By B. W. Pickett, Ph.D.
Professor Emeritus, Colorado State University


To quote Dr. R.H. Foote, one of the most noted reproductive physiologists of our era,  "Artificial insemination (AI) was the first great biotechnology applied to improve reproduction and genetics of farm animals."  During the past 200 plus years tremendous strides have been made in AI of numerous species. But AI has been particularly slow in horses due to the fact that until very recently breed registries have been opposed to its use. Therefore, techniques, procedures, and particularly extenders for stallion semen have been copied from those used in other species. Workers at Cornell University introduced the word EXTENDER because the medium they were using to breed cows "enhanced and extended the usefulness of semen." Therefore, the primary reasons for using an extender with stallion semen are as follows:

Contributions and Attributes of an Extender:

1.)To increase the volume of the ejaculate. The progress that has been made in AI would not have been possible without the use of extenders to increase the volume of the ejaculate so that numerous females could be bred with one sample of semen. Extenders also reduce the loss of spermatozoa in the equipment and the build-up of toxic by-products of metabolism.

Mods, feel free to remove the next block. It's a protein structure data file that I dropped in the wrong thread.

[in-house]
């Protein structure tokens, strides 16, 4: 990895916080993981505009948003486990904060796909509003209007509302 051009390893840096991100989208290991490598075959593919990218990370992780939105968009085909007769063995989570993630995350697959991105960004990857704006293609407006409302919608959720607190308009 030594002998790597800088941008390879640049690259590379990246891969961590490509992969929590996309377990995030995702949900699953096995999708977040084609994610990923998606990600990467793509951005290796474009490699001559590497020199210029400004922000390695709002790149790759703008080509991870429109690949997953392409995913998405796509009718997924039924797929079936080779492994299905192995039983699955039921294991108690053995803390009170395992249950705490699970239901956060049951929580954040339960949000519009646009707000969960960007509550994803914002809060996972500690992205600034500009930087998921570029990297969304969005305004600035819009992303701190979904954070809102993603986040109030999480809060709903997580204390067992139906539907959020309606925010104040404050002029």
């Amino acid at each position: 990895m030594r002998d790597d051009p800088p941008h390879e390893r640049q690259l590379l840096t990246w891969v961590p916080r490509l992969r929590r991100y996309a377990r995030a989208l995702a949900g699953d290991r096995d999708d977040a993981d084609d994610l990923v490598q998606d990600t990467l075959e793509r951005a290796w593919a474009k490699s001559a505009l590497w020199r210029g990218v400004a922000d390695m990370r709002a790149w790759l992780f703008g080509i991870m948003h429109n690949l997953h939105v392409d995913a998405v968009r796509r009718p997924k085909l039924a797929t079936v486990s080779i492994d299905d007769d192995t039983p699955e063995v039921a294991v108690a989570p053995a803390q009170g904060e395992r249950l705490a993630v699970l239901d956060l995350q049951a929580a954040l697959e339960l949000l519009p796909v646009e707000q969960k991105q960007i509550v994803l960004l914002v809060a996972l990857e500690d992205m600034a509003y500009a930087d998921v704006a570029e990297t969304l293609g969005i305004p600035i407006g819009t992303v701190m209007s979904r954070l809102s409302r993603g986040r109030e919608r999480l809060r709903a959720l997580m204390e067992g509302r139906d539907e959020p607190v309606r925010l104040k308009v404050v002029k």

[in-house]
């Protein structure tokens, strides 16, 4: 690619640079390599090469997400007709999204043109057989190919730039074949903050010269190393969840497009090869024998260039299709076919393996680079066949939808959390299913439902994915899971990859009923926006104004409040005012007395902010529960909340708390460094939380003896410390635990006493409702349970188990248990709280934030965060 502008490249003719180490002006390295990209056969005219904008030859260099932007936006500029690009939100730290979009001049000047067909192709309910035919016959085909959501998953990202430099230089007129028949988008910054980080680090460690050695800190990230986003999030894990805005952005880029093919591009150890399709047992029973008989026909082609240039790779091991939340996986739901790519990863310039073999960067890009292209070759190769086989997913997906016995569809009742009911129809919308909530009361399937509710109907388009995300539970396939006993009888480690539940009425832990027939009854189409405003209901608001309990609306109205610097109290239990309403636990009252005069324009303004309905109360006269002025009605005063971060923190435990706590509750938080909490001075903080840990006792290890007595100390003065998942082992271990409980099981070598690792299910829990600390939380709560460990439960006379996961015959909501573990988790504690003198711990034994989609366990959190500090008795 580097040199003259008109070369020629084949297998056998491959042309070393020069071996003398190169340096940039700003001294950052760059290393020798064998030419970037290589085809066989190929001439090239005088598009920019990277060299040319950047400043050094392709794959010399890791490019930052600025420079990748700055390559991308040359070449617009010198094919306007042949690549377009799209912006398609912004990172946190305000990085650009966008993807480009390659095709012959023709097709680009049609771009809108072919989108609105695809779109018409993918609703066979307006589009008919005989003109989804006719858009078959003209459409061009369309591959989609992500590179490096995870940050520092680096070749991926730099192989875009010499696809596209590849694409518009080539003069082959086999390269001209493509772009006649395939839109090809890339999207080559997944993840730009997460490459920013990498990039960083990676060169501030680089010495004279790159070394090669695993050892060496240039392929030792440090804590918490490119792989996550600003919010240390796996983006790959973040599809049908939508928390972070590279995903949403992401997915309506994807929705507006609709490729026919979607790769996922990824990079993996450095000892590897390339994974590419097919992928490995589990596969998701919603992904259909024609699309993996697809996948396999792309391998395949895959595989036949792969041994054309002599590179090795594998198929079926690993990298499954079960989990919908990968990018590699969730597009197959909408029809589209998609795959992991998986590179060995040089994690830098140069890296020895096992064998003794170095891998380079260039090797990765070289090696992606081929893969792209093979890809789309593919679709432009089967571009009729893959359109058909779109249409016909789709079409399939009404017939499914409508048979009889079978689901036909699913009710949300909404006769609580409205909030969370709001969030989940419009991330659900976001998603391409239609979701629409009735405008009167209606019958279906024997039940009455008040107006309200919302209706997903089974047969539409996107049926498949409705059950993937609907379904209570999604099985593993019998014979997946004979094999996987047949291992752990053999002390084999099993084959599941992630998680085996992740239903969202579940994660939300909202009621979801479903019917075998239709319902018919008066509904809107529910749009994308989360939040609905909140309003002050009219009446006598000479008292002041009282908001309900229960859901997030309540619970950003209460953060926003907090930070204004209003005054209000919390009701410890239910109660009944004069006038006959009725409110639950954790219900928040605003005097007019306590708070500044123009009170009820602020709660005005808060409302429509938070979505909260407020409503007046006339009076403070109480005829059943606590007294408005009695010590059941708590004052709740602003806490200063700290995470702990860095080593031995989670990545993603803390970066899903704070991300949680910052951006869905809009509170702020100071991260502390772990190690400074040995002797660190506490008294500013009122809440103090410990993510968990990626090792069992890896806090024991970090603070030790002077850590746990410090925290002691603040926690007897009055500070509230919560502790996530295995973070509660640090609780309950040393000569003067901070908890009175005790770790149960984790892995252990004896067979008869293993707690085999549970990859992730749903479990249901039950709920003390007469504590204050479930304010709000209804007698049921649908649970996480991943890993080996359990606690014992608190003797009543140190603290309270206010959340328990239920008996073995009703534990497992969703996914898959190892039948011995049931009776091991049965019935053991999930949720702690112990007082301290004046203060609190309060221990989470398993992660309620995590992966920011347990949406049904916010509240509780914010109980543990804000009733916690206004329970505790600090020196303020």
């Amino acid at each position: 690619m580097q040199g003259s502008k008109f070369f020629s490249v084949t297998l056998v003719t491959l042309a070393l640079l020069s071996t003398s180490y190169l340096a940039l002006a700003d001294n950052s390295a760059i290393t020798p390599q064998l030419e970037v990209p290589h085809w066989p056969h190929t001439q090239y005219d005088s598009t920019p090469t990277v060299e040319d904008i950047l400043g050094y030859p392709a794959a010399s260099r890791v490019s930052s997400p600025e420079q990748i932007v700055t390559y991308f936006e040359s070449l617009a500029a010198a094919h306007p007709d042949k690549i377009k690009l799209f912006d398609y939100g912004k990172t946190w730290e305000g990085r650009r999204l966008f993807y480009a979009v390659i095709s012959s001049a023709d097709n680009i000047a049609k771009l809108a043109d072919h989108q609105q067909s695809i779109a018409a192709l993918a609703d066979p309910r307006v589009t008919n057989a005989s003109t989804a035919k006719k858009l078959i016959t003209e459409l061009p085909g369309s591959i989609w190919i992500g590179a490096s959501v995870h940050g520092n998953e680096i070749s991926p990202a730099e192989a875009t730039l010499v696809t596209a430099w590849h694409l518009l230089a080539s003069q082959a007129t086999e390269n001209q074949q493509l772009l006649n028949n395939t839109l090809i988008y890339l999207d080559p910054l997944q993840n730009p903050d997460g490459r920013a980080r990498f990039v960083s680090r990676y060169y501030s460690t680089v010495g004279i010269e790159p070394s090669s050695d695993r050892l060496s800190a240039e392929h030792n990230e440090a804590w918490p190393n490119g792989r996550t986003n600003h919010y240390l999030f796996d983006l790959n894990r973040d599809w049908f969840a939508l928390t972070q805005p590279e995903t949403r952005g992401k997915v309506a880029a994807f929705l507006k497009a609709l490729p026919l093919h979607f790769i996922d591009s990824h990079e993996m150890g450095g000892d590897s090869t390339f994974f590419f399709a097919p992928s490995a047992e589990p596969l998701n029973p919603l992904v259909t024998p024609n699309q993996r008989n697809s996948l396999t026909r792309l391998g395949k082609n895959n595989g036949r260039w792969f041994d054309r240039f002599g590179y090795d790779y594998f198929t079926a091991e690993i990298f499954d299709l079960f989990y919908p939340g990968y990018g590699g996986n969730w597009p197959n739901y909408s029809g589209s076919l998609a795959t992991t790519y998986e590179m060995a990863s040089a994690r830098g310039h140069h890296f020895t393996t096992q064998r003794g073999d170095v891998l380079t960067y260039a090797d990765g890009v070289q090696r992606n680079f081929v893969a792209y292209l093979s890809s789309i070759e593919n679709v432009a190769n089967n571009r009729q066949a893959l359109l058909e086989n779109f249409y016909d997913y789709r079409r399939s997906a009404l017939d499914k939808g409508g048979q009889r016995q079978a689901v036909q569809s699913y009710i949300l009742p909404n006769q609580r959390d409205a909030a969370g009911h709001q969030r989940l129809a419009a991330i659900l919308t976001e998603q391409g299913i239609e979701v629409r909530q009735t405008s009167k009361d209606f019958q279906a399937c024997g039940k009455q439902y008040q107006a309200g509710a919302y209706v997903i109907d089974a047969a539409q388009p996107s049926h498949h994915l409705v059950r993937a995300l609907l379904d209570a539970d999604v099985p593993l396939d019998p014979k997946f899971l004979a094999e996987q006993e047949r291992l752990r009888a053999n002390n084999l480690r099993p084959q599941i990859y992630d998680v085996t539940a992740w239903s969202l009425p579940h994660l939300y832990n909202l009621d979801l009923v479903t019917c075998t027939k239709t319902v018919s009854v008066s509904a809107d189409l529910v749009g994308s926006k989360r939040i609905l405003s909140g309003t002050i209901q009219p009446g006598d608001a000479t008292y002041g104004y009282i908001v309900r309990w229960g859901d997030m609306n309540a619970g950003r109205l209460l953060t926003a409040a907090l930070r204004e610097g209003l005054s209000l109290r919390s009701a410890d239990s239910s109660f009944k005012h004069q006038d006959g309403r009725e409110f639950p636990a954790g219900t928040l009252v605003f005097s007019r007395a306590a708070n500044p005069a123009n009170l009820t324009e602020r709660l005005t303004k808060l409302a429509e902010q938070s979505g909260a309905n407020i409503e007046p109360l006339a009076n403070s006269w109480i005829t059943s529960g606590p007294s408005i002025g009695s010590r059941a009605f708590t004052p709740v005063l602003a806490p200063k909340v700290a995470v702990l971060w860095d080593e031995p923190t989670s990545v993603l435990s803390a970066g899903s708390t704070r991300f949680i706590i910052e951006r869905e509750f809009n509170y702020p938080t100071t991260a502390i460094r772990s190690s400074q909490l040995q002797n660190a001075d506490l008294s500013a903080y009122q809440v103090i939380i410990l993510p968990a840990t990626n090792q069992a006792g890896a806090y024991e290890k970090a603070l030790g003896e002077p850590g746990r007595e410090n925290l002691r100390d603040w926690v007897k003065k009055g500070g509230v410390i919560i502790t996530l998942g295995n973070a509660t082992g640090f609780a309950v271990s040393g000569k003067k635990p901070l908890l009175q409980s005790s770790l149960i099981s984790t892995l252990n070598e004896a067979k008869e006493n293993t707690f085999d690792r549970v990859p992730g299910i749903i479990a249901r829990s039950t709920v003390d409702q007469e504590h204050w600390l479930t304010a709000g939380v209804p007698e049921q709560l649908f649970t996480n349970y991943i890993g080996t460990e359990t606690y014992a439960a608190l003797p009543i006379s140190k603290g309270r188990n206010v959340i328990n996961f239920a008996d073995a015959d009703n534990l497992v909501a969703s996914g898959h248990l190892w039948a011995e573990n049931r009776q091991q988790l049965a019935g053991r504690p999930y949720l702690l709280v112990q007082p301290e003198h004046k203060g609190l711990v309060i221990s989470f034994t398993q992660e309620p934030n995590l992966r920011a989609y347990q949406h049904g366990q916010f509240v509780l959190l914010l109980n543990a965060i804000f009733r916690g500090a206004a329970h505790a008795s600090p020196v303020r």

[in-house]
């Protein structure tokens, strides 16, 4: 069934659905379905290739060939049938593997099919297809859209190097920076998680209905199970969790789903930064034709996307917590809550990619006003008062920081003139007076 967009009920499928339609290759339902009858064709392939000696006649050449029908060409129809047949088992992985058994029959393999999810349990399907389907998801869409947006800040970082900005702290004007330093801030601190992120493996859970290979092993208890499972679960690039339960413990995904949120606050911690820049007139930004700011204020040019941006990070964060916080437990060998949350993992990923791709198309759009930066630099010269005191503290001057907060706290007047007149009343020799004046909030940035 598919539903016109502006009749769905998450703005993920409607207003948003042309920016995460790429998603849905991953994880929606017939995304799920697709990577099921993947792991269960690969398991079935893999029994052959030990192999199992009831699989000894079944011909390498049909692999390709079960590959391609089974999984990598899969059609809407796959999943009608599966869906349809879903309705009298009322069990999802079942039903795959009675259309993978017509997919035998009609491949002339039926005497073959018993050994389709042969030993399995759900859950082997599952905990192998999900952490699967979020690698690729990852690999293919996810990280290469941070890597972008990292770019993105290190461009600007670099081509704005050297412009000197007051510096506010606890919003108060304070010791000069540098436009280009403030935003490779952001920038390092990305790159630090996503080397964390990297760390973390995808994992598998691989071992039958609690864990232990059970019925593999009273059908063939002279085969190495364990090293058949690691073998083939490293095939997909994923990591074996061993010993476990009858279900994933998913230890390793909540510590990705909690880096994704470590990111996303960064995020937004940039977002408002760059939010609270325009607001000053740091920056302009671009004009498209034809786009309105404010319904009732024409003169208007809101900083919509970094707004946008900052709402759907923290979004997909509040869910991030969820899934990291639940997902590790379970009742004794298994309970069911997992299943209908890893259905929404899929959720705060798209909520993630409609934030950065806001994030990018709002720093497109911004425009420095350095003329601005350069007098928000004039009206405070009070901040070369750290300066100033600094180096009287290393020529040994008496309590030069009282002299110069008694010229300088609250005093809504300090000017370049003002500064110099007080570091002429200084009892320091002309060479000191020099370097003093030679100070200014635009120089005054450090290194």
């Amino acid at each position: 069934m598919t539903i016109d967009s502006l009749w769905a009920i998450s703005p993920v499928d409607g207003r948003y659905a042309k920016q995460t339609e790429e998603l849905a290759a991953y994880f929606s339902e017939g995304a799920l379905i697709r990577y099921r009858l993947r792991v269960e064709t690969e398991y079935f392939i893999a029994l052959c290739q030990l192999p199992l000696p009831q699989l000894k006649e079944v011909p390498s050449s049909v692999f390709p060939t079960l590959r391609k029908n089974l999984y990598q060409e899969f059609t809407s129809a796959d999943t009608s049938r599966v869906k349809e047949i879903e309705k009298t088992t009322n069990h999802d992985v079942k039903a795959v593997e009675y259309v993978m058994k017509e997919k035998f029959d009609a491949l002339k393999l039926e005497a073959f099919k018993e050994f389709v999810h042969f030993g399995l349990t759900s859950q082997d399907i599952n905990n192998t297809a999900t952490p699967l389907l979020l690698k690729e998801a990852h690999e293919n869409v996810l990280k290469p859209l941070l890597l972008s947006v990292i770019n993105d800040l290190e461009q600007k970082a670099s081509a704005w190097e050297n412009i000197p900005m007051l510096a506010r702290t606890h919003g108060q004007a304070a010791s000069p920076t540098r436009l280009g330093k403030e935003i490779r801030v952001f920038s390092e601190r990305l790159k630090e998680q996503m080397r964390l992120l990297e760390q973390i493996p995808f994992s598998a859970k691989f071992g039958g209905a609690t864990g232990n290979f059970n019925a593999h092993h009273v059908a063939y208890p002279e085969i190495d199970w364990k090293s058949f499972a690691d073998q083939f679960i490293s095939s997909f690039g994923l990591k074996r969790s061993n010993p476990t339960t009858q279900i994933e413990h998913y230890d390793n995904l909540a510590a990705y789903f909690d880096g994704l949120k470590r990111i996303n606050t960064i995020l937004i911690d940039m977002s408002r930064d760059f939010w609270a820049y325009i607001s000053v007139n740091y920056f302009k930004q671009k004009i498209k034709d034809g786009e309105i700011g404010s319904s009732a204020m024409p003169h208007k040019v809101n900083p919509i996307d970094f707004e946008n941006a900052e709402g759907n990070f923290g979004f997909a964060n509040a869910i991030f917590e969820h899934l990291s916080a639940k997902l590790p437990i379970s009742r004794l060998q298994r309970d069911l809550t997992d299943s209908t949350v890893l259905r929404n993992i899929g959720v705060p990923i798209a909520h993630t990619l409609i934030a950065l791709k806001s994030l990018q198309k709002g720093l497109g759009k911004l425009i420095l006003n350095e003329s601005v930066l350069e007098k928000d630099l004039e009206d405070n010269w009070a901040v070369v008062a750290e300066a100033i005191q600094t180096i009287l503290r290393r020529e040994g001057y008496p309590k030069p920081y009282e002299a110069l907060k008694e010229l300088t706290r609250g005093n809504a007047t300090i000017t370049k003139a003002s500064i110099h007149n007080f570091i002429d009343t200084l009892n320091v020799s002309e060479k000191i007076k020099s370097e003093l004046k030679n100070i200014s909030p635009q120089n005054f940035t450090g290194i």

2.)To permit effective antibiotic treatment of semen containing pathogenic or potentially pathogenic organisms, which reduces the spread of venereal diseases and uterine infections. For maximum effect, antibiotics must be added to the extender before it is added to the semen.

3.)To prolong the survival of spermatozoa. Semen can be shipped nationally and internationally.  Thus, a significant percentage of mares are bred with shipped (transported) semen in comparison to only a few years ago.  This eliminates the cost and stress of shipping a mare and/or foal to a breeding farm.

4.)To protect spermatozoa from unfavorable environmental conditions. Obviously, a sample of semen will warm or cool more slowly in a larger volume than a smaller volume.

5.)To aid in proper evaluation of sperm motility. An extender will disperse the sperm to permit the observation of the movement of individual cells. Almost universally, sperm quality is determined by the percentage of progressively moving spermatozoa.  The accuracy of this determination is dependent upon: a) clarity of the extender and, b) quality of the microscope used to view the spermatozoa.